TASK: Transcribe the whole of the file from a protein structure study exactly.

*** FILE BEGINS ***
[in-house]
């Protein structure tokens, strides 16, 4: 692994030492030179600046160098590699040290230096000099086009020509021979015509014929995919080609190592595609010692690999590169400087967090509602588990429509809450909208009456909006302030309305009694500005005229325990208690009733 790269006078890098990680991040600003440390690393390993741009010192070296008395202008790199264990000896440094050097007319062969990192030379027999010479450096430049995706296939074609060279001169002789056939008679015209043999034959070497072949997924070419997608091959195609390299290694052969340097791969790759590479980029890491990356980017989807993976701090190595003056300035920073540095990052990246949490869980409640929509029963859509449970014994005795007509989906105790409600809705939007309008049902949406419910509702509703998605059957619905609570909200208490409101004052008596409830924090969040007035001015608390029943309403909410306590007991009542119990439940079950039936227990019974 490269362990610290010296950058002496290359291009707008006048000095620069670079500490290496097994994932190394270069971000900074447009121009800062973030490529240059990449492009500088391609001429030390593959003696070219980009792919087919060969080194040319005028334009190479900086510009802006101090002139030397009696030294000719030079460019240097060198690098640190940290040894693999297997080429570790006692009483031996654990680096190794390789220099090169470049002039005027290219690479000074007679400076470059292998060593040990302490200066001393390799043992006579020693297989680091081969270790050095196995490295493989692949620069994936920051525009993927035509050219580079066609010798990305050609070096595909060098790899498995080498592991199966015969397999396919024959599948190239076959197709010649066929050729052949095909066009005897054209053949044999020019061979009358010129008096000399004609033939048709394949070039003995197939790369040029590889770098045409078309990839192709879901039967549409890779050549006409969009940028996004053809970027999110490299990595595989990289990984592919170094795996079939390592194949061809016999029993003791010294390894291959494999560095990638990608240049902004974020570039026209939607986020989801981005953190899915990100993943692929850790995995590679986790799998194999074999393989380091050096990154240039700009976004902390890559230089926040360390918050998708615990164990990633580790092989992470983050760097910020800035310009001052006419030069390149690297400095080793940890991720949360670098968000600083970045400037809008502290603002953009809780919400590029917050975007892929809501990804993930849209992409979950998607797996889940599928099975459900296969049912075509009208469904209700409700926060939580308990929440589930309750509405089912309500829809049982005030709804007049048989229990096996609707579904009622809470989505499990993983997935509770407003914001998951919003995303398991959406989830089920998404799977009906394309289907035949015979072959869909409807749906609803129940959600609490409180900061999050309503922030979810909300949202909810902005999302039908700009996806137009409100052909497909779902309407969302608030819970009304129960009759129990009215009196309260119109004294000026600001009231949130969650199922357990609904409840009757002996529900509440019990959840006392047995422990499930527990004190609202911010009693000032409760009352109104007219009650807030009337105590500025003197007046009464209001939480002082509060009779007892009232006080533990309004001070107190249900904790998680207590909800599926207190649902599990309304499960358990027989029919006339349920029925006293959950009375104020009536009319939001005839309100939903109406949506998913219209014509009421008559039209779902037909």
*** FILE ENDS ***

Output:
[in-house]
């Protein structure tokens, strides 16, 4: 692994030492030179600046160098590699040290230096000099086009020509021979015509014929995919080609190592595609010692690999590169400087967090509602588990429509809450909208009456909006302030309305009694500005005229325990208690009733 790269006078890098990680991040600003440390690393390993741009010192070296008395202008790199264990000896440094050097007319062969990192030379027999010479450096430049995706296939074609060279001169002789056939008679015209043999034959070497072949997924070419997608091959195609390299290694052969340097791969790759590479980029890491990356980017989807993976701090190595003056300035920073540095990052990246949490869980409640929509029963859509449970014994005795007509989906105790409600809705939007309008049902949406419910509702509703998605059957619905609570909200208490409101004052008596409830924090969040007035001015608390029943309403909410306590007991009542119990439940079950039936227990019974 490269362990610290010296950058002496290359291009707008006048000095620069670079500490290496097994994932190394270069971000900074447009121009800062973030490529240059990449492009500088391609001429030390593959003696070219980009792919087919060969080194040319005028334009190479900086510009802006101090002139030397009696030294000719030079460019240097060198690098640190940290040894693999297997080429570790006692009483031996654990680096190794390789220099090169470049002039005027290219690479000074007679400076470059292998060593040990302490200066001393390799043992006579020693297989680091081969270790050095196995490295493989692949620069994936920051525009993927035509050219580079066609010798990305050609070096595909060098790899498995080498592991199966015969397999396919024959599948190239076959197709010649066929050729052949095909066009005897054209053949044999020019061979009358010129008096000399004609033939048709394949070039003995197939790369040029590889770098045409078309990839192709879901039967549409890779050549006409969009940028996004053809970027999110490299990595595989990289990984592919170094795996079939390592194949061809016999029993003791010294390894291959494999560095990638990608240049902004974020570039026209939607986020989801981005953190899915990100993943692929850790995995590679986790799998194999074999393989380091050096990154240039700009976004902390890559230089926040360390918050998708615990164990990633580790092989992470983050760097910020800035310009001052006419030069390149690297400095080793940890991720949360670098968000600083970045400037809008502290603002953009809780919400590029917050975007892929809501990804993930849209992409979950998607797996889940599928099975459900296969049912075509009208469904209700409700926060939580308990929440589930309750509405089912309500829809049982005030709804007049048989229990096996609707579904009622809470989505499990993983997935509770407003914001998951919003995303398991959406989830089920998404799977009906394309289907035949015979072959869909409807749906609803129940959600609490409180900061999050309503922030979810909300949202909810902005999302039908700009996806137009409100052909497909779902309407969302608030819970009304129960009759129990009215009196309260119109004294000026600001009231949130969650199922357990609904409840009757002996529900509440019990959840006392047995422990499930527990004190609202911010009693000032409760009352109104007219009650807030009337105590500025003197007046009464209001939480002082509060009779007892009232006080533990309004001070107190249900904790998680207590909800599926207190649902599990309304499960358990027989029919006339349920029925006293959950009375104020009536009319939001005839309100939903109406949506998913219209014509009421008559039209779902037909």